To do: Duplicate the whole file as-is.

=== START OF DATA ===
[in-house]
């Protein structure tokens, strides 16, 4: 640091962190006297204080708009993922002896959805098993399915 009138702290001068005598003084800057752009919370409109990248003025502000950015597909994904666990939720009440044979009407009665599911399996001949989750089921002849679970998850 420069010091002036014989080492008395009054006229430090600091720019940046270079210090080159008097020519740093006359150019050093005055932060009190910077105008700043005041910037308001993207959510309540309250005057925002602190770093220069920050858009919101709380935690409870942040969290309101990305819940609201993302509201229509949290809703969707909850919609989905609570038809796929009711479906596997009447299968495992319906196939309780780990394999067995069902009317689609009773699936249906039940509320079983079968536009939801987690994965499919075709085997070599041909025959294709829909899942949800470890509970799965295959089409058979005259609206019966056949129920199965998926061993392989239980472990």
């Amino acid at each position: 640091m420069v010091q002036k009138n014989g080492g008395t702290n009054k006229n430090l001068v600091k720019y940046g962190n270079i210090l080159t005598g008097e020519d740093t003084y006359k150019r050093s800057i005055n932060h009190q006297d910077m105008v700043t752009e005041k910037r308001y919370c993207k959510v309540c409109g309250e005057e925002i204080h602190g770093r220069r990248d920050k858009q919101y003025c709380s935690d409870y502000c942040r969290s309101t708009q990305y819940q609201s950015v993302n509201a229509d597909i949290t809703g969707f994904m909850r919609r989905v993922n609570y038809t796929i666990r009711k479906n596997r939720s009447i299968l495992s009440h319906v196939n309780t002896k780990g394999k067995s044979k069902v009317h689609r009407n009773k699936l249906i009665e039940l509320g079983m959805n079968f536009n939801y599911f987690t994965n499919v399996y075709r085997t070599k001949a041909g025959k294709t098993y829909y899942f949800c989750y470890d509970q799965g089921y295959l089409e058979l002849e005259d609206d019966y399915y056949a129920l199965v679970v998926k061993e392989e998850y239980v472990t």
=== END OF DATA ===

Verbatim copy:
[in-house]
């Protein structure tokens, strides 16, 4: 640091962190006297204080708009993922002896959805098993399915 009138702290001068005598003084800057752009919370409109990248003025502000950015597909994904666990939720009440044979009407009665599911399996001949989750089921002849679970998850 420069010091002036014989080492008395009054006229430090600091720019940046270079210090080159008097020519740093006359150019050093005055932060009190910077105008700043005041910037308001993207959510309540309250005057925002602190770093220069920050858009919101709380935690409870942040969290309101990305819940609201993302509201229509949290809703969707909850919609989905609570038809796929009711479906596997009447299968495992319906196939309780780990394999067995069902009317689609009773699936249906039940509320079983079968536009939801987690994965499919075709085997070599041909025959294709829909899942949800470890509970799965295959089409058979005259609206019966056949129920199965998926061993392989239980472990």
């Amino acid at each position: 640091m420069v010091q002036k009138n014989g080492g008395t702290n009054k006229n430090l001068v600091k720019y940046g962190n270079i210090l080159t005598g008097e020519d740093t003084y006359k150019r050093s800057i005055n932060h009190q006297d910077m105008v700043t752009e005041k910037r308001y919370c993207k959510v309540c409109g309250e005057e925002i204080h602190g770093r220069r990248d920050k858009q919101y003025c709380s935690d409870y502000c942040r969290s309101t708009q990305y819940q609201s950015v993302n509201a229509d597909i949290t809703g969707f994904m909850r919609r989905v993922n609570y038809t796929i666990r009711k479906n596997r939720s009447i299968l495992s009440h319906v196939n309780t002896k780990g394999k067995s044979k069902v009317h689609r009407n009773k699936l249906i009665e039940l509320g079983m959805n079968f536009n939801y599911f987690t994965n499919v399996y075709r085997t070599k001949a041909g025959k294709t098993y829909y899942f949800c989750y470890d509970q799965g089921y295959l089409e058979l002849e005259d609206d019966y399915y056949a129920l199965v679970v998926k061993e392989e998850y239980v472990t």